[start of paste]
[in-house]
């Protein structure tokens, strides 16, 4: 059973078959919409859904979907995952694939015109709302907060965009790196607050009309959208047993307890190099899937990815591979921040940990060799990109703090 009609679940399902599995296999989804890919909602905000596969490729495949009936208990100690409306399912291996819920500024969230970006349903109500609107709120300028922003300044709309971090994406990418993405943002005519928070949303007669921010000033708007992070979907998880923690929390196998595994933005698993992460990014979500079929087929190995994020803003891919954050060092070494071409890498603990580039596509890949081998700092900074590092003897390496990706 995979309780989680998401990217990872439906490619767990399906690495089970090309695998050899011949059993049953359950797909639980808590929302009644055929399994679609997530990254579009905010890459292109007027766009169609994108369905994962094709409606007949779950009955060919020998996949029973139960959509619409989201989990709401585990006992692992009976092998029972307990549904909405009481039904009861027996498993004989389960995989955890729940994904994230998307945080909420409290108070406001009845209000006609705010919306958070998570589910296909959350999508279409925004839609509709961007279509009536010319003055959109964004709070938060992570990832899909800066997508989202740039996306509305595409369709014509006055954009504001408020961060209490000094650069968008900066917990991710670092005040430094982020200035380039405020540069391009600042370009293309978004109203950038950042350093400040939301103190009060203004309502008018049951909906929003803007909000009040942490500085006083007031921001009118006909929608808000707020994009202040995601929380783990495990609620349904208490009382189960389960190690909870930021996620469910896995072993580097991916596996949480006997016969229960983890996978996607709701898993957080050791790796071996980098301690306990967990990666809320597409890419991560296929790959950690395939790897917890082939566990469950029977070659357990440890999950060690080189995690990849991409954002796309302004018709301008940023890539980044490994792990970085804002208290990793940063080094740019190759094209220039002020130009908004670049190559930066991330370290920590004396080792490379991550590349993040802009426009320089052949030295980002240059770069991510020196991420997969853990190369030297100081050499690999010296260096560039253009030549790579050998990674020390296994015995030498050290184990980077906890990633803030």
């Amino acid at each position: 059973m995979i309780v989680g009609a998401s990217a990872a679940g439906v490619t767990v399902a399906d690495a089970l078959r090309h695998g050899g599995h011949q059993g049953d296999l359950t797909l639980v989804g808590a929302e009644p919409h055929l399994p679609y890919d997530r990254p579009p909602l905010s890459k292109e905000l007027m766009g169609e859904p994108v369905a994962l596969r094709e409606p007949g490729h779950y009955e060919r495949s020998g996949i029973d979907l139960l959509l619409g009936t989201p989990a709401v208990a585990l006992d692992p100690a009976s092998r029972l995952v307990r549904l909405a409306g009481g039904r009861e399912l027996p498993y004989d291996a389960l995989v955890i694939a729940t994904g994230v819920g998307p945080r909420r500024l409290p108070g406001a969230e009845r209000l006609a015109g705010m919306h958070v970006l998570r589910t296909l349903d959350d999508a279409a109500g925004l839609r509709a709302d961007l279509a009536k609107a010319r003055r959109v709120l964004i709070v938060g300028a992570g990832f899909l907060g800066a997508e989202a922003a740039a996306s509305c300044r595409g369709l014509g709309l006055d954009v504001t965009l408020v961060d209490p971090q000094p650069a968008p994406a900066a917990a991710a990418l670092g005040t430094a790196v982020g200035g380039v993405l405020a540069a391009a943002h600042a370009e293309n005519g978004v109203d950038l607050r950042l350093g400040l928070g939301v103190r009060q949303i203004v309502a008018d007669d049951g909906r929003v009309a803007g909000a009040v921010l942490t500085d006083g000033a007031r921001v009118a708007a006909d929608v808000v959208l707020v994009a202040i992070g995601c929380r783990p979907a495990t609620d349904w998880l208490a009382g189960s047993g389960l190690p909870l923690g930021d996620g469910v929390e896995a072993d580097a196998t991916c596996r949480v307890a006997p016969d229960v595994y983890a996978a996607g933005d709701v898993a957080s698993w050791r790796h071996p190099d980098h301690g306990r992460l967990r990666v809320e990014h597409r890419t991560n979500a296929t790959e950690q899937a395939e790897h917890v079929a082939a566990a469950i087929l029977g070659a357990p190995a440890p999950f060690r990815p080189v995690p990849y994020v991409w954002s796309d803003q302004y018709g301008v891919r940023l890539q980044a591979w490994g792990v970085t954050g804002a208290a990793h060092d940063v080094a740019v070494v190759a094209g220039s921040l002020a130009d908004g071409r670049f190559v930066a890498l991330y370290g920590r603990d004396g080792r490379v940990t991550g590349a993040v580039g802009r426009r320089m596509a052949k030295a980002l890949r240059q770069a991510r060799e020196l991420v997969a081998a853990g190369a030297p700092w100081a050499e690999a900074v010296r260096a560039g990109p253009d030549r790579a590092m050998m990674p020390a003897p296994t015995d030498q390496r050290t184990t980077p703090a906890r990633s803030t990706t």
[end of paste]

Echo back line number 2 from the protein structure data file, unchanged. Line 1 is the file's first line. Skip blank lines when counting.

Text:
């Protein structure tokens, strides 16, 4: 059973078959919409859904979907995952694939015109709302907060965009790196607050009309959208047993307890190099899937990815591979921040940990060799990109703090 009609679940399902599995296999989804890919909602905000596969490729495949009936208990100690409306399912291996819920500024969230970006349903109500609107709120300028922003300044709309971090994406990418993405943002005519928070949303007669921010000033708007992070979907998880923690929390196998595994933005698993992460990014979500079929087929190995994020803003891919954050060092070494071409890498603990580039596509890949081998700092900074590092003897390496990706 995979309780989680998401990217990872439906490619767990399906690495089970090309695998050899011949059993049953359950797909639980808590929302009644055929399994679609997530990254579009905010890459292109007027766009169609994108369905994962094709409606007949779950009955060919020998996949029973139960959509619409989201989990709401585990006992692992009976092998029972307990549904909405009481039904009861027996498993004989389960995989955890729940994904994230998307945080909420409290108070406001009845209000006609705010919306958070998570589910296909959350999508279409925004839609509709961007279509009536010319003055959109964004709070938060992570990832899909800066997508989202740039996306509305595409369709014509006055954009504001408020961060209490000094650069968008900066917990991710670092005040430094982020200035380039405020540069391009600042370009293309978004109203950038950042350093400040939301103190009060203004309502008018049951909906929003803007909000009040942490500085006083007031921001009118006909929608808000707020994009202040995601929380783990495990609620349904208490009382189960389960190690909870930021996620469910896995072993580097991916596996949480006997016969229960983890996978996607709701898993957080050791790796071996980098301690306990967990990666809320597409890419991560296929790959950690395939790897917890082939566990469950029977070659357990440890999950060690080189995690990849991409954002796309302004018709301008940023890539980044490994792990970085804002208290990793940063080094740019190759094209220039002020130009908004670049190559930066991330370290920590004396080792490379991550590349993040802009426009320089052949030295980002240059770069991510020196991420997969853990190369030297100081050499690999010296260096560039253009030549790579050998990674020390296994015995030498050290184990980077906890990633803030």